Despite lure of cash, more cities battling strip clubs

In trying to break the Pink Pony, Georgia’s newest city has become the latest to attempt to buck the mutually profitable arrangement between local governments and nude dancers.

Brookhaven voted in May to toughen its adult entertainment ordinance by banning alcohol at nude dancing establishments. It also has since limited where such businesses will be allowed to go.

That puts it in the ranks with Sandy Springs, Johns Creek and Doraville – cities that have adopted similar laws in a Bible Belt bid to chase naked shimmying from their borders.

The dancing has gone on, though, as clubs in every city have fought back in court. It also will continue at the Pink Pony, the only strip club in Brookhaven. The 22-year-old club has sued in DeKalb County Superior Court to stop the city’s law from taking effect.

The club had been paying DeKalb County “$455,000 in licensing every year,” said Aubrey Villines, a First Amendment attorney representing the Pink Pony. “The economic impact if they close us down is going to be massive.”

“It’s an enormous business,” said Harvey Newman, a public policy professor at Georgia State University who has written a book on the metro region’s economic development. “The city and the region have used this as a way for making money for a long, long time.”

Concern over losing those jobs was a factor in the Atlanta City Council’s recent rejection of a proposal to boot seven adult businesses from Cheshire Bridge Road.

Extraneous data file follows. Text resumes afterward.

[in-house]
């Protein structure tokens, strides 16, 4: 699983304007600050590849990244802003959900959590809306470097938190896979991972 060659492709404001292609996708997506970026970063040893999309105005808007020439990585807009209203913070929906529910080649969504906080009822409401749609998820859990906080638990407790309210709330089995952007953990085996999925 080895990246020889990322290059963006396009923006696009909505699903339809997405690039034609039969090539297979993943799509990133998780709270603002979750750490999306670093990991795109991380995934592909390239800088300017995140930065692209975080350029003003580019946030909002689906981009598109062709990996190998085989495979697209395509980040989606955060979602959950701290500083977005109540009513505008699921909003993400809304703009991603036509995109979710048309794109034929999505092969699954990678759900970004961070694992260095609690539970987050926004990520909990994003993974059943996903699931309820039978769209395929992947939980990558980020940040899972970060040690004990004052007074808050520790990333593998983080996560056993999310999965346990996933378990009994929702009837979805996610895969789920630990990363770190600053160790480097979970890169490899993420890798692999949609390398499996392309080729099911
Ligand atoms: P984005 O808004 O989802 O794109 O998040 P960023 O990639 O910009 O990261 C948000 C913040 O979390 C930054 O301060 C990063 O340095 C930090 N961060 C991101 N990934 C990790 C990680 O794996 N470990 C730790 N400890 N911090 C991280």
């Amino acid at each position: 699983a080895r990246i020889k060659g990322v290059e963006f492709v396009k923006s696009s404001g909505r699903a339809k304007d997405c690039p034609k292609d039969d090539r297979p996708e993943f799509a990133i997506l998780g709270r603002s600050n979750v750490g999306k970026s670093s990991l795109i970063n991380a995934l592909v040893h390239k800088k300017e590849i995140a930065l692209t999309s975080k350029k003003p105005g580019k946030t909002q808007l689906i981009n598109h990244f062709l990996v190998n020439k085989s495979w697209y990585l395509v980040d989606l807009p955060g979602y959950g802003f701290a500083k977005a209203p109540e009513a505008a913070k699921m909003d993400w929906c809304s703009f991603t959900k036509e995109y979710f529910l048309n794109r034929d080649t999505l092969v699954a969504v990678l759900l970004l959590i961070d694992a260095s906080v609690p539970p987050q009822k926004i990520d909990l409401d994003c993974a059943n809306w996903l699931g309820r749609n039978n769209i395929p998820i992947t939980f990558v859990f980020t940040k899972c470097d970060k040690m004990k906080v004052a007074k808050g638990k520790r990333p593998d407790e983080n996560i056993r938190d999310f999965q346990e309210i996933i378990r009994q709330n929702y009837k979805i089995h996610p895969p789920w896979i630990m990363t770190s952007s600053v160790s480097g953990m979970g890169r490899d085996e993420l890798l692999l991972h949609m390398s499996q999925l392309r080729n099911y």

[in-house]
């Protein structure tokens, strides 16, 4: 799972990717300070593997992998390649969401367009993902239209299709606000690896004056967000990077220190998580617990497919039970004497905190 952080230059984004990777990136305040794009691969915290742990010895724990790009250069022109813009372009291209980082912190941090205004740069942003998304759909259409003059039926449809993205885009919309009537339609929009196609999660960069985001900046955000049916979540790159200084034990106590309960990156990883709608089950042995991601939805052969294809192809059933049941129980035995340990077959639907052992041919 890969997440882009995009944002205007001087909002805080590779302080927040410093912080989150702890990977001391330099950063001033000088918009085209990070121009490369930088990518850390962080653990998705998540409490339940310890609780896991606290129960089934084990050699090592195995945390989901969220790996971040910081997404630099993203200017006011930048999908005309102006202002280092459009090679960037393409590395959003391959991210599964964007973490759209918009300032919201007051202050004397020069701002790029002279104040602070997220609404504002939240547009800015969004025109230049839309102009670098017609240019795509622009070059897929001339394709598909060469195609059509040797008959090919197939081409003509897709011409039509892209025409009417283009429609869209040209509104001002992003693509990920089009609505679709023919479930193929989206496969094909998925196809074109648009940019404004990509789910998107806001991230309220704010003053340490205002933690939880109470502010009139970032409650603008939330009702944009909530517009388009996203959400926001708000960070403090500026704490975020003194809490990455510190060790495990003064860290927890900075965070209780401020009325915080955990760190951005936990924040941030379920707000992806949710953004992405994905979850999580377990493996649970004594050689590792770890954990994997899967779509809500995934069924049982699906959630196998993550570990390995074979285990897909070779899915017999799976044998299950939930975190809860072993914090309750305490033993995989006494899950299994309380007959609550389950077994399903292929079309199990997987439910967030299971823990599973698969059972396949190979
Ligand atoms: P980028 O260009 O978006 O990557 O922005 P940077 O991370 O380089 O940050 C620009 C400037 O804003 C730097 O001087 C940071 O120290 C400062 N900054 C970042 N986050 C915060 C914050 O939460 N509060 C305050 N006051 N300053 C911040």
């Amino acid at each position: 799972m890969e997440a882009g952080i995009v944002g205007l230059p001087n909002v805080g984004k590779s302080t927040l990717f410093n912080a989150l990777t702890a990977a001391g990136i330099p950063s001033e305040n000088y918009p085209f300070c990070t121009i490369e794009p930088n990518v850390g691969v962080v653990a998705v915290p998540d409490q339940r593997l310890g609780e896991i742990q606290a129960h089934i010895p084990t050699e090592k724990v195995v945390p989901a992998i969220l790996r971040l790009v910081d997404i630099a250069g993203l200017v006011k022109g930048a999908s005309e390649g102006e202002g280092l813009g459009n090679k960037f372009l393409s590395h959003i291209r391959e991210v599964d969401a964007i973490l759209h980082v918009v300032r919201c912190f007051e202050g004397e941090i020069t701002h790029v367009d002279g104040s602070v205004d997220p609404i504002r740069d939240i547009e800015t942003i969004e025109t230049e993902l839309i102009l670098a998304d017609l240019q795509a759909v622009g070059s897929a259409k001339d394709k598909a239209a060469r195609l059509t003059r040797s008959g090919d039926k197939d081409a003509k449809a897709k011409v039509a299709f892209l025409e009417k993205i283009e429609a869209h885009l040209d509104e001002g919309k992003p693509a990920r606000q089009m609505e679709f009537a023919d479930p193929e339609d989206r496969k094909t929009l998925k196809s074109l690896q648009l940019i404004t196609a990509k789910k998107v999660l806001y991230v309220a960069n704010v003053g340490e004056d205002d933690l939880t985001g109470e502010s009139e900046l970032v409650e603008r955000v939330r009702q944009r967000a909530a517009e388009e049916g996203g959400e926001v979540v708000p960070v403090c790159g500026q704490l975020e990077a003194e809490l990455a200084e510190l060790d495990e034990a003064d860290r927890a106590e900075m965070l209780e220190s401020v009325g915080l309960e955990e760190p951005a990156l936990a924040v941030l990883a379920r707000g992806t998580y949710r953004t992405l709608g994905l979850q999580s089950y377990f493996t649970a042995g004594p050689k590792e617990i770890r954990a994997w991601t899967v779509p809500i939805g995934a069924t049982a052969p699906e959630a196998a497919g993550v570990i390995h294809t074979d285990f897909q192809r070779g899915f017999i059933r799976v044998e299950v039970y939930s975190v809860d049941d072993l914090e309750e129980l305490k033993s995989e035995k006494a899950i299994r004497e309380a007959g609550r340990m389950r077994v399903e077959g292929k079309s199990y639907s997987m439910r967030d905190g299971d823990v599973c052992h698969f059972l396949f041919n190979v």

Representatives from eight adult clubs estimated they paid $3 million to the county every year. But those numbers have changed, whittled down to five clubs — through annexations and the creation of Brookhaven —paying $2 million for the license and other permits.

The county now bans new adult clubs and also has the right to gradually step up fees on the existing ones.

Like Brookhaven, the DeKalb once had visions of stripping adult clubs from the landscape as a way to encourage more high-end development. But it didn’t have the cash, or the stomach, for a lengthy legal fight.

In 2001, the clubs agreed to pay $100,000 annually for an adult entertainment license in exchange for being grandfathered into business.

“We don’t view it as a strategy as much as it is honoring the 2001 agreement we signed that allows the current strip clubs to operate and not allowing any new clubs to open in the county,” said county spokeswoman Jill Strickland Luse.

Brookhaven became a city in December in large part to exert more local control over government.

But while it has yet to set up a police department and will not take over parks until next year – two services prioritized by cityhood supporters – it quickly enacted two local laws designed to tackle the “negative” effects of adult businesses.

Mayor J. Max Davis said city leaders hadn’t considered those problems until a Tennessee attorney who has helped draft laws against the clubs for other cities raised concerns about crimes and issues that he said are tied to such establishments. The city borders had been drawn to intentionally include the club and the adjacent office park, both for the revenue to make the city viable.

The city’s goal is to protect its residents and image while also promoting better development for that area.

“We passed an ordinance we believe is fair,” Davis said.

Brookhaven officials cite appellate decisions that upheld similar laws in the other cities. But the state Supreme Court has yet to decide the matter pending in any of those jurisdictions.

Adult businesses are a popular topic before the state’s highest court, which has ruled both that nude dancing is a constitutionally protected freedom of expression and that localities can restrict alcohol licenses at adult clubs.